Death and grief are never easy to experience, but a sudden death or loss usual means that the bereaved may encounter additional difficulties and traumas than those experienced after an expected death. As well, the types of loss, such as: heart attack, stroke, suicide, accident, homicide, or other such traumatic death can effect and complicate the grief process that follows. This complicated mourning often benefits from and even requires additional support, some of it even professional.
Such death without forewarning means that the grief is not only more pronounced but also that the accompanying shock and disruption to the bereaved’s normal life pattern is profoundly intensified. The stages of grief that follow and the spin-offs from such tragedies are compounded and multiplied. The feelings of helplessness and powerlessness, distorted, chronic or frozen mourning rituals, the inability to ‘make sense’ of the tragedy let alone effectively cope, are all examples of such accentuated and magnified reactions to sudden loss.
Such intensity is primarily due to the lack of opportunity beforehand to say farewell, resolve unfinished issues, or prepare in any way for the death. The grieving are also left with feelings of vulnerability, especially if the death were accidental or due to homicide. Likewise, the army of police, media, and the curious that descend upon the survivors is part of the immediate aftermath. Other resulting court cases or challenges, the lack of recovering a body, or a particularly brutal, horrific or disfiguring death also compound the grief.
Being aware of the various components of a sudden death can help foster some understanding. Such insight can in turn lead to a healthier coping with the loss.
There are two types of loss due to natural disaster: catastrophic weather and bodily disease. An act of nature, (inappropriately often called an act of God), such as: a tornado, hurricane, snow storm, or flood, would be examples of the former. A fatal physical disorder, such as: a stroke, heart attack, or blood clot, would be examples of the latter. With both these types of calamities there is no one to blame or hold responsible. Often God might incur the wrath of the survivors for being the ‘author’ of such misfortune or in the case of some ailments the victim for not having taken better care of their health.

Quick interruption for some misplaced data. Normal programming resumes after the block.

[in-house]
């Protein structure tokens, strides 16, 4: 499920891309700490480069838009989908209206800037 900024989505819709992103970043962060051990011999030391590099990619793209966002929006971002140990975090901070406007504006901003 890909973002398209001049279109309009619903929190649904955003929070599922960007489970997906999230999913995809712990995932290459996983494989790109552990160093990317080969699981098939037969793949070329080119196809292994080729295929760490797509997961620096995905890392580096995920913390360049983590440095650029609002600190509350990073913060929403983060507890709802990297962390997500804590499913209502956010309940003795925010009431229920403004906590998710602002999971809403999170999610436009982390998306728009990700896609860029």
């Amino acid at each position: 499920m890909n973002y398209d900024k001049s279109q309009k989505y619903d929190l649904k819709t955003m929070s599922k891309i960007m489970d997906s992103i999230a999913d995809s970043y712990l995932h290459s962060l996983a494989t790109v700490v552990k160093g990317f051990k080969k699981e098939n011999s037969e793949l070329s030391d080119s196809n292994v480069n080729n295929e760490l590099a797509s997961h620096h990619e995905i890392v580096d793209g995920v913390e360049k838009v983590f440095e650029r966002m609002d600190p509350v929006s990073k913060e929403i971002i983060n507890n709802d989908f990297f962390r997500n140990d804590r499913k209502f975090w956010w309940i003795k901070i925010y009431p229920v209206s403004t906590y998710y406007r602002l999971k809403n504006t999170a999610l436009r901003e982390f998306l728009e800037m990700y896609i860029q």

Another type of sudden loss does provide an outside human agent to direct one’s anger at. In the case of a vehicular homicide there is the person(s) who killed the deceased. Mitigating somewhat their culpability may be the degree to which they intended to kill someone; that is pre-mediated or not, purely accidental or due to reckless or drunk driving. Most deaths from car accidents are not pre-meditated and is seen differently that if the driver was under the influence of alcohol or drugs, or was deliberately driving in an abandoned and dangerous manner. Even in these instances culpability and intention are due to a variety of other factors. The same can be applied to health problem deaths. A sudden heart attack in an otherwise seemingly healthy, non-smoking, exercising person may be viewed differently than one in an obese, or physically stagnant, smoking individual. The result is that blame may be ascribed and guilt may be directed in a higher ratio when intentionally and ‘preventability’ are factored in.
The circumstances involved in the way people die can be extra traumatic to the survivors. When disfigurement, suffering, rape, torture, murder or sadism are involved, the grief and trauma are accentuated. Likewise, in horrific multiple deaths resulting from a war, plane crash, murder, or conflagration, the same heightened shock and stress apply. In large number losses there is some additional support from realizing that others are sharing the same pain you are. However, that pain is still more pronounced.
All suffering and grief is difficult. No two people grieve the same even over the same loss. Each stage of the grief process still must be experienced but the anger and guilt for example, over a death by suicide, will be more emphatic that over an aged parent who lived a long and productive life. Sometimes advocacy programs such as M.A.D.D. (Mothers Against Drunk Driving) or teen counselling programs about suicide introduced into schools can result. In this way anger, grief and victimization may turn into a pro-active involvement and feeling of empowerment. Skilled counsellors and professionals are often the best assistance that can be offered as well as ongoing group support. Appropriate intervention with the survivors at the time of the traumatic deaths must be followed up with skilled post traumatic grief counseling and support. All too often the first may be done and even done well but the follow-up may be poor or negligible.